Last edited by Whats_edoo; 04-12-2012 at 08:31 AM.
04-12-2012, 08:36 AM   #11
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QuoteOriginally posted by Yamanobori Quote
And why is an increase of 22% in resolving power going to be significant? Especially since you are going to have to invest in a new system.

Good point. I think that thought may be why I didn't just jump on the D800. As much as Nikon has accomplished with the D800 is it just an incremental step? Better than the existing crop of DSLR's in some rights but not quite as good as entry level MF digital?

Last edited by Whats_edoo; 04-12-2012 at 08:51 AM.
04-12-2012, 09:16 AM   #12
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QuoteOriginally posted by Whats_edoo Quote
Good point on the lenses. Add three quality lenses to the D800 and your in the Pentax price range. And there is the fact as you point out the 645D has a larger sensor in addition to a larger pixel size 6.6 micron on the 645D vs 4.8 micron on the D800 I believe. Fatter pixels better image quality correct? Yet if one were to put the same attention to quality lenses for the 645D how much more could one draw out of the 645D? Or if the twenty year old 120 A macro out resolves the 645D sensor is that pursuit wasted effort?
The 645D pixel pitch is listed at 6um, not 6.6um. I think you will find it is actually 5.95um.

When everything is the same, which it never is, then larger pixels have an advantage. If pixel quality is what you want, then the D800 is for you--I refer you to DxOmark.

If you read lens reviews you will see both the A and FA 120mm marcos work very well on the 645D. Probably the most regarded lenses for the 645D. I use the A version myself. There are many posts on Pentax Forums and around the net about how the Pentax lenses work with the 645D. There are now examples of Nikon lenses on the D800 on the net as well.
04-12-2012, 09:38 AM - 1 Like   #13
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Hello, let me say first that i am exhausted of this kind of "comparison" threads between two photographic systems that have about nothing in common, but the number of photosites ...

Did you for example ask you the question, wether to replace your Sony A900 by the Sony A77 ?
Because the differences btw those two are even lessened : exactly the same resolution !
Still different sensor sizes, with close ratios in both cases (let appart the 4:3 versus 3:2 format... btw 24x6 and 645D...)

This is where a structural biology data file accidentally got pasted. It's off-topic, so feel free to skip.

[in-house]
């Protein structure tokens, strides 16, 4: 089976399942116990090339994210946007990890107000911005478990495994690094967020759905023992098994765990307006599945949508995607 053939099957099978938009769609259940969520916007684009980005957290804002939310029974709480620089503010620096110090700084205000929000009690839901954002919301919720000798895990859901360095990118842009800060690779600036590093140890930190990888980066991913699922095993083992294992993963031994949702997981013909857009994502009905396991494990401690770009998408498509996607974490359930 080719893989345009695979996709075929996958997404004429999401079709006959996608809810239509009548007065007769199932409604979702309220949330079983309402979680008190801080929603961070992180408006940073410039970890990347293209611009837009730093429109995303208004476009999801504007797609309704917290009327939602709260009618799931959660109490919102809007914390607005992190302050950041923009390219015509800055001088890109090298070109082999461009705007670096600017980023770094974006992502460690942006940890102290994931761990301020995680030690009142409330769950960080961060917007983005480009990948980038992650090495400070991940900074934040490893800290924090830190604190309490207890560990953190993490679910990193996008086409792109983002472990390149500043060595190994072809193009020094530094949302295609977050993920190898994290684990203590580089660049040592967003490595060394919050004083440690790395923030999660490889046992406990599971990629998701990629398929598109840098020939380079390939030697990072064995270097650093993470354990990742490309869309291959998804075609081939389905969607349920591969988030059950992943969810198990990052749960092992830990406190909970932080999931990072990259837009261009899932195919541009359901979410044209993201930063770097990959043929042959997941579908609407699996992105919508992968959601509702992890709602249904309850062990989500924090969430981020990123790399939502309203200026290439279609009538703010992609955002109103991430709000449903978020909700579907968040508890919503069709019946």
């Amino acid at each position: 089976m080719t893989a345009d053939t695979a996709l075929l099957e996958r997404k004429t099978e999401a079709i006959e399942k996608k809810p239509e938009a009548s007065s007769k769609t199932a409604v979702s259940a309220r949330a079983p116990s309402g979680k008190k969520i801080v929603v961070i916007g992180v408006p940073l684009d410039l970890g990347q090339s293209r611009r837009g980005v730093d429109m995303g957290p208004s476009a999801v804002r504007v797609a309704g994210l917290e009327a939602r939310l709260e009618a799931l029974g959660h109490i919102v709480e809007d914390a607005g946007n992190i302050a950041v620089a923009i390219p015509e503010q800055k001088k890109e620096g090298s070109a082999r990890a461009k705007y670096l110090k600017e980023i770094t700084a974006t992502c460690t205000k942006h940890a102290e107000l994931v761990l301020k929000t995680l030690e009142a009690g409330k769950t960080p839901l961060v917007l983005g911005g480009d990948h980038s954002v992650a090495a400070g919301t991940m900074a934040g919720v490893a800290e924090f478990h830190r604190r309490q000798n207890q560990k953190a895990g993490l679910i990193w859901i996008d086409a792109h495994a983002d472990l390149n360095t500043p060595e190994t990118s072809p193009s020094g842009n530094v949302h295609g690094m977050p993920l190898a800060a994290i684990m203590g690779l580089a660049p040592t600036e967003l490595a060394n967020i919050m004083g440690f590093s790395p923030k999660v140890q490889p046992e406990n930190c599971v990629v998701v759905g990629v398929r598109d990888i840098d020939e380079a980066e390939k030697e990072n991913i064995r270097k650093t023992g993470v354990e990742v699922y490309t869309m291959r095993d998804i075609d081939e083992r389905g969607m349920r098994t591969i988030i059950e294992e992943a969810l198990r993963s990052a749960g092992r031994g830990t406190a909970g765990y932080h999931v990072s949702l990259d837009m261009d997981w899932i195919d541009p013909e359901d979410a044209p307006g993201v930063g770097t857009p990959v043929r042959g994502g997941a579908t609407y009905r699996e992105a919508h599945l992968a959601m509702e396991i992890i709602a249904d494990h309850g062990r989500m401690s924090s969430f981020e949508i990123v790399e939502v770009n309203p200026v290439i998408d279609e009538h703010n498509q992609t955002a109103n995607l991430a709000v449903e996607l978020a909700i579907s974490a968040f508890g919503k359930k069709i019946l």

But OK, forgetting these details, let's admit that money can be THE drive of your choice...

So in this respect, i will just give you the prices i paid for my 645 Lens collection :

D-FA 25/4 : 4600 USD, new

FA 35/3.5 : 1300 USD, mint

FA 45-85/4.5 : 950 USD, new

D-FA 55/2.8 : 1200 USD, new

FA 75/2.8 : 450 USD, new

FA 80-160/4.5 : 1200 USD, new

A 135/4 LS : 450 USD, new

FA 150/2.8 : 1150 USD, mint

FA* 300/4 : 1950 USD, mint

Supposedly with no differences in photographic use (for example AF speed...), can you bring us the Nikon equivalent or closest focal lenses prices in recent (say less than 2 years) values ?

Is the bargain still in favour of Nikon in the end ?

Last edited by Zygonyx; 04-12-2012 at 09:47 AM.
04-12-2012, 09:40 AM   #14
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I think most of us have chased equipment over the years, looking for more IQ. I went from 35mm rangefinder to 35mm SLR to Pentax 67. Then I considered a 4x5 and the 645D. I decided against those because I realized it was not about the equipment but about my ability/ my eye. My epiphany was a 35mm film shot taken at Kitt Peak, Arizona of lightning striking all around the observatory domes. It is an Incredible image. I still use my 35mm Leicaflex and P67. No need to chase equipment.
04-12-2012, 09:47 AM   #15
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QuoteOriginally posted by desertscape Quote
I think most of us have chased equipment over the years, looking for more IQ. I went from 35mm rangefinder to 35mm SLR to Pentax 67. Then I considered a 4x5 and the 645D. I decided against those because I realized it was not about the equipment but about my ability/ my eye. My epiphany was a 35mm film shot taken at Kitt Peak, Arizona of lightning striking all around the observatory domes. It is an Incredible image. I still use my 35mm Leicaflex and P67. No need to chase equipment.

I would like to see the image.